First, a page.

Bob Marley was one of the most prolific artists of his generation. At the time of his death at age 36, in 1981, he had released 15 albums and written some of the most widely recognizable songs of all time.
Although true fans can probably sing many of Marley's songs verbatim, most probably don't know the surprising story behind one of his biggest hits.
"No Woman, No Cry" was released in 1974.
via: GettyIt was originally included on the studio album Natty Dread, along with other well-known tracks like "Rebel Music (3 O'clock Roadblock)" and "Revolution." The best-known version of the song, though, was released in 1975 on the album Live!
There's a fairly big difference between the live version and the studio one.
via: GettyFor one thing, the studio recording has a faster tempo, which seems to take away some of the power of the lyrics. The live recording is significantly slowed down, with each word holding much greater weight.
"No Woman, No Cry" has been covered by a wide variety of artists.
via: GettyThe Fugees released their famous version on the album The Score in 1996. Their cover features Wyclef Jean on lead vocals and has several lyrical changes. For example, where Marley sang "in a government yard in Trenchtown," Jean instead sang "in a government yard in Brooklyn."
At the beginning, Jean dedicates the song to "all the refugees worldwide."
via: GettyThe Fugees also released an official remix on their album Bootleg Versions, which featured Marley's son, musician Stephen Marley. Wyclef also recorded a solo version of "No Woman, No Cry" for his Greatest Hits compilation released in 2003.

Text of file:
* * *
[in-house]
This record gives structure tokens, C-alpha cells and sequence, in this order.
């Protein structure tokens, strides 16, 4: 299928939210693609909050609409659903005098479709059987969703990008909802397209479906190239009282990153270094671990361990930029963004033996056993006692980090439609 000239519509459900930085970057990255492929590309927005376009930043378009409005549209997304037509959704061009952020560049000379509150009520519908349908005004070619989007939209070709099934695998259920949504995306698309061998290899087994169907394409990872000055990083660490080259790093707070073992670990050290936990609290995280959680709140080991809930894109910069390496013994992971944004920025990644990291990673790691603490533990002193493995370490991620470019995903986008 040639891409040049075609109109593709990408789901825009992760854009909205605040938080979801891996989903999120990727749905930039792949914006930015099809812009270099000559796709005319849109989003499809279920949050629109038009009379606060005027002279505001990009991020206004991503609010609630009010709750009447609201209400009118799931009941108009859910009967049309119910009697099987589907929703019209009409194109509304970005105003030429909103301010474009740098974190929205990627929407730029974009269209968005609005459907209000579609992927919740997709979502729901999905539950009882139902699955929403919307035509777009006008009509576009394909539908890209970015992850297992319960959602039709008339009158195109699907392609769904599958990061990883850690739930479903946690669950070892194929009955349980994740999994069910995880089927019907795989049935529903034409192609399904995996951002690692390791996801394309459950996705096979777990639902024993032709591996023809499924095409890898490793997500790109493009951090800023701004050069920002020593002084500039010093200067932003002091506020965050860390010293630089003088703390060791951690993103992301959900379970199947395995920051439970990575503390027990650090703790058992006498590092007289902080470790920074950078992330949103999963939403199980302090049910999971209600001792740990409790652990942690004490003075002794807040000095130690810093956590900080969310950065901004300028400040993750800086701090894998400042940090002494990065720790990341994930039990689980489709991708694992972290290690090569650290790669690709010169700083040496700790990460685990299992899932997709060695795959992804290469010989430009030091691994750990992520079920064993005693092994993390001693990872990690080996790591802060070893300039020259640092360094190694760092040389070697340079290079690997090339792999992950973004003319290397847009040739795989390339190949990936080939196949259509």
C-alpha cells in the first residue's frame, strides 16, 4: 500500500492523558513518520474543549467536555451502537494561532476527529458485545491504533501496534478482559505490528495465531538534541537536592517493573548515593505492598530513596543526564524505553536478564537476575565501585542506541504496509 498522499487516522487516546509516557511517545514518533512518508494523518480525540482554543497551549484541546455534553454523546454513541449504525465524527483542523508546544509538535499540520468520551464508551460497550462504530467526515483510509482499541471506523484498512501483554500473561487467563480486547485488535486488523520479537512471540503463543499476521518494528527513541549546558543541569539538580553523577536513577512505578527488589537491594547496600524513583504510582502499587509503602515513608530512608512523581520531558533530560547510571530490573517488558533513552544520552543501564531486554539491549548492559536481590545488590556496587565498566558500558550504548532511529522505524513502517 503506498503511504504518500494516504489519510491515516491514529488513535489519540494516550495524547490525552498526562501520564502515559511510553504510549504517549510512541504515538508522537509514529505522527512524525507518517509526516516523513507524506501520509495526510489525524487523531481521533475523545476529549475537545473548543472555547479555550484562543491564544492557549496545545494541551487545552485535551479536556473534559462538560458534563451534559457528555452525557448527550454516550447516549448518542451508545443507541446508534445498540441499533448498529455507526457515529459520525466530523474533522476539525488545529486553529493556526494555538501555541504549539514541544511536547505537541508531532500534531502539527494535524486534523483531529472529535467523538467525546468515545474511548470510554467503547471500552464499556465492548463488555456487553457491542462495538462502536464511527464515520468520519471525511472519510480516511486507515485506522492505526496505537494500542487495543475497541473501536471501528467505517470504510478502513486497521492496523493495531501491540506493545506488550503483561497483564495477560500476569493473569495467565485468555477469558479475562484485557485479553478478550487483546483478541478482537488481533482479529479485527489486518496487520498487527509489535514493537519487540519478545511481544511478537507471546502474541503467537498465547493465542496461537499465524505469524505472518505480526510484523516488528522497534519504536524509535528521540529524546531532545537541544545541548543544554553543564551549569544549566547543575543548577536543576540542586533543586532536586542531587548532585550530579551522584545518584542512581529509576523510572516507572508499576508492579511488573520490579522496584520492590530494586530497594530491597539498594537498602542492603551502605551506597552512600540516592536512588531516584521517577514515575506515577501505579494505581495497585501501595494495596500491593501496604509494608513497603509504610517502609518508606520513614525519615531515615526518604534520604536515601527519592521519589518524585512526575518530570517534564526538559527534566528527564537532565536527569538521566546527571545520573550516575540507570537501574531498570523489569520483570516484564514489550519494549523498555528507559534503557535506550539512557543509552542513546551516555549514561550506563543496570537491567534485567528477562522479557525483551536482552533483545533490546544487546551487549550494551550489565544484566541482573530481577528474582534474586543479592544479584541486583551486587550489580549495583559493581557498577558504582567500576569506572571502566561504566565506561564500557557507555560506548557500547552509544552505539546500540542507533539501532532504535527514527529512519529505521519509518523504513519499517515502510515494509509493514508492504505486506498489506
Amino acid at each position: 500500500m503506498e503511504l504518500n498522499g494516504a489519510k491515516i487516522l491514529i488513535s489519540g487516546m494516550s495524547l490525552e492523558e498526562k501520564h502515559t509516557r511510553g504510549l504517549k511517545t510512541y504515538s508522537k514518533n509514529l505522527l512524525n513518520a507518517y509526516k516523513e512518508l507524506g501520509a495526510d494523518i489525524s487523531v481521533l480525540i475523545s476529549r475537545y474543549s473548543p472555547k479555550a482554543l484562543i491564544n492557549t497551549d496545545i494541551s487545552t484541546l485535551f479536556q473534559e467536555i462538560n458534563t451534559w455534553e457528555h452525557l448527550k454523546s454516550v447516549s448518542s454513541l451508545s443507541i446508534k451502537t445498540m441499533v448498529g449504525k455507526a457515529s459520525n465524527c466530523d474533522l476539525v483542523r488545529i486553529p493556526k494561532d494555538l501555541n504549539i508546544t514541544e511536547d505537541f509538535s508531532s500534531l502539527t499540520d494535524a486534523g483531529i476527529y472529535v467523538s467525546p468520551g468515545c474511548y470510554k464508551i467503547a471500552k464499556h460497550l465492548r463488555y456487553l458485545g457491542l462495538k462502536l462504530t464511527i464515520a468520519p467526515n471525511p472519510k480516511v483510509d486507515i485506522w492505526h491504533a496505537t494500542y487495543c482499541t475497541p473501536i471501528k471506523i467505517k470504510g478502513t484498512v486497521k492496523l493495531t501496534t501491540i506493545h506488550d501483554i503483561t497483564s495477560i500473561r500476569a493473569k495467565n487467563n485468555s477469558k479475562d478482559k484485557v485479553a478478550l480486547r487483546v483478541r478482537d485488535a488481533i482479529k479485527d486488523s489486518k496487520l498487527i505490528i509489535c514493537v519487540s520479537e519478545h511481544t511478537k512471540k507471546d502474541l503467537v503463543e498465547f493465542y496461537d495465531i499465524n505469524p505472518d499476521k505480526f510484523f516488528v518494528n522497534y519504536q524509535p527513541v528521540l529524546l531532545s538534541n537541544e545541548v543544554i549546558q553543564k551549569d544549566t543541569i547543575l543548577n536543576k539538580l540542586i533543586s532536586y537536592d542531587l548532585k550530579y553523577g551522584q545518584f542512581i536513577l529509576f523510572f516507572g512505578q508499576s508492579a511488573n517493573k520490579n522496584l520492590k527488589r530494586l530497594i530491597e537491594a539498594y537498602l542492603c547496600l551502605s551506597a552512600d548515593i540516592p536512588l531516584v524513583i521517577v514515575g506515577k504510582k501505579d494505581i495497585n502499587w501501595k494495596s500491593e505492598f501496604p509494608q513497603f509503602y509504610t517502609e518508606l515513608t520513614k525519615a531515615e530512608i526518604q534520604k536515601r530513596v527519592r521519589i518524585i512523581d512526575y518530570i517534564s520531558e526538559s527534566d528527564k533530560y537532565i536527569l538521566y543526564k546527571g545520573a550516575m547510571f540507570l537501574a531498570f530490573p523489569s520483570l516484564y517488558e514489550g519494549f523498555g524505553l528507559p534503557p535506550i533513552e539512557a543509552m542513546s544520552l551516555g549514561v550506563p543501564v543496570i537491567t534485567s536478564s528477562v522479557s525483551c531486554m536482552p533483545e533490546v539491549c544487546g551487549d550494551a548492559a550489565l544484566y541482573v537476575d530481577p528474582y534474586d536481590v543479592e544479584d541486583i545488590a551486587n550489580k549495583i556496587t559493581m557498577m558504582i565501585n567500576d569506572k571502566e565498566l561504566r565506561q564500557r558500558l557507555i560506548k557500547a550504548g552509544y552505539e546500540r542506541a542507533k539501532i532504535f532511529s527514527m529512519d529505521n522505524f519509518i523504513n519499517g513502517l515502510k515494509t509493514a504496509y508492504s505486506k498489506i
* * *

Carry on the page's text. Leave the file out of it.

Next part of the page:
The official writer listed is someone unknown in the music industry.
via: GettyVincent Ford is named as the songwriter on both Marley's live album and Natty Dread. But who is this mystery man?
Vincent "Tata" Ford was a childhood friend of Marley's.
via: GettyFord lived a pretty compelling life. Although wheelchair-bound after losing his legs to diabetes, Ford reportedly saved a youth from drowning when he was just 14 years old.
Marley also credited Ford for keeping him fed as a hungry teenager.
via: GettyFord ran a kitchen in Kingston, Jamaica located at No. 3 First Street. Known as the Casbah, it was "the government yard in Trenchtown" that Marley refers to in "No Woman, No Cry."
The Casbah was located in a communal concrete dwelling within a public housing development.
via: GettyMarley lived there for much of the 1950s, and reggae musicians like Peter Tosh and Bunny Wailer would rehearse their future hits there. Marley met and fell in love with Rita Anderson at the Casbah, who he would go on to marry in 1966.
While some people are still not certain whether or not Ford actually wrote the famous song, it's widely believed that it was, in fact, penned by Marley.
via: GettyRoger Steffens, a Marley historian, uncovered a rarely-seen interview from 1975 with the Jamaican Broadcasting Corporation where Marley “basically admits that he really wrote the song" while tuning a guitar at Ford's yard.
So why did he credit Ford as the songwriter?
via: GettyIt turns out, it was an act of compassion for his lifelong friend. Marley wanted to make sure that the kitchen that kept him fed and musically inspired as a kid stayed open.
By naming him as the writer, Ford received all the royalty payments from the song.
via: GettyFord died in 2008, and today the famous Casbah is now a museum called the Trench Town Culture Yard. While it no longer functions as a kitchen to feed those in need, it does help to bring tourists to an impoverished part of Kingston that would otherwise remain overlooked.